Ducati’s basis for building the V4 R is different. When I asked CEO Claudio Domenicali why Ducati would invest in a new 1,000cc model at a time of sportbike sales collapse, he replied, “Our buyers expect Ducati to define the leading edge of performance.” Ducati created a remarkable promotional system for limited sales of special bikes to feed buyer interest through a program of internet “teaser” announcements and then to sell out the entire production run in the first hours after its release.

Japan’s early experience with ultra-short-stroke production-based racing engines was difficult. Back in the 750cc era in Superbike (1983–2002), Suzuki’s 1988 foray into short stroke had to be reversed two years later. Kawasaki shortened up that same year and took two years to recover the performance lost. Yamaha’s five-valves-per-cylinder Genesis inline-four imposed a hard either/or between top speed and acceleration.

Ducati created its V4 R based on its MotoGP experience with a very similar engine.

Michael Ruben Rinaldi
Bautista was one of four Ducati V4 R-mounted riders in Australia. “Every day is a school day with my V4 R—learning all the time,” Bautista’s Aruba.It Racing teammate Chaz Davies said. Michael Ruben Rinaldi (Barni Racing Team) led the way in race 1 and the Superpole sprint, while Davies (7) bested Eugene Laverty (Team Go Eleven) and Rinaldi in race 2.Courtesy of Ducati

It remains to be seen what will happen as this season unfolds. Will Bautista continue to ride away from the field? Or will the variety of racetracks present problems that the other makes can solve better than Ducati?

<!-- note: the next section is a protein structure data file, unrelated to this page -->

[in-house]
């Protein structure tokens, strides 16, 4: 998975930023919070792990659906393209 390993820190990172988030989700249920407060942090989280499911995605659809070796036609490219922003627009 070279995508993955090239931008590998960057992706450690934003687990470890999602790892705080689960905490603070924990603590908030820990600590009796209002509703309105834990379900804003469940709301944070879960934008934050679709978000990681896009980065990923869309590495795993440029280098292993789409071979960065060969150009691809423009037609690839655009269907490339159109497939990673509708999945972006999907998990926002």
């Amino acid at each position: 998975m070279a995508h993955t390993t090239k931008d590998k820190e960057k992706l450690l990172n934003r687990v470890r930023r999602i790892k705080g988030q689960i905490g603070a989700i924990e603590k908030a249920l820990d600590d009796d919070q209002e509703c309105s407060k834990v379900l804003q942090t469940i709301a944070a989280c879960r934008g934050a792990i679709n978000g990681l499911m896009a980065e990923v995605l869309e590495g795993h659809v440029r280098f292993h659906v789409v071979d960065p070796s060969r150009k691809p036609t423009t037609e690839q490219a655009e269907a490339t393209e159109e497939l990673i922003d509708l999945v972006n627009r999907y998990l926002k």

Dorna believes its business improves when racing machines have closely equal performance, and has worked for years to achieve this in MotoGP. CEO Carmelo Ezpeleta finally succeeded in this by making every bike on the grid a factory bike, designed only for Grand Prix racing and employing spec rider-aid electronics.

Now rules makers face a quite different problem, that of equalizing performance between a field of bikes developed for a competitive marketplace against a new design that is closely based on the latest developments in MotoGP.

Some will say, “If the others want to win, they must do as Ducati has done and productionize their MotoGP bikes.” Yet the marketplace at present is not even capable of supporting existing designs, much less a six-manufacturer fleet of MotoGP-inspired homologation specials.

Ducati knew its long line of high-performance twins was reaching its limits. The racing 1,200cc V-twin revs to 12,500 rpm! If you want to imagine how difficult that is, consider that 1,200cc is the displacement of Harley-Davidson’s long-popular 74. Can you imagine making a 74 reliable at 12,500?

To remain competitive in World Superbike, Ducati had to go to four cylinders. Because of its great experience with V-4s in MotoGP, using that experience was just good business.

Ducati Corse General Manager Gianluigi Dall’Igna has said, “The connection with MotoGP is more important with the bike now than the past. The architecture of the bike is more close now with the MotoGP. So I think we can put on the Superbike more experience that comes from MotoGP. This can solve the problem, find the way, and speed up all the process to build up a good bike.”

Ducati’s V4 R is a near-MotoGP bike in a field of machines designed for a marketplace that no longer exists. The political dynamics of “performance balancing” in World Superbike will be fascinating to watch.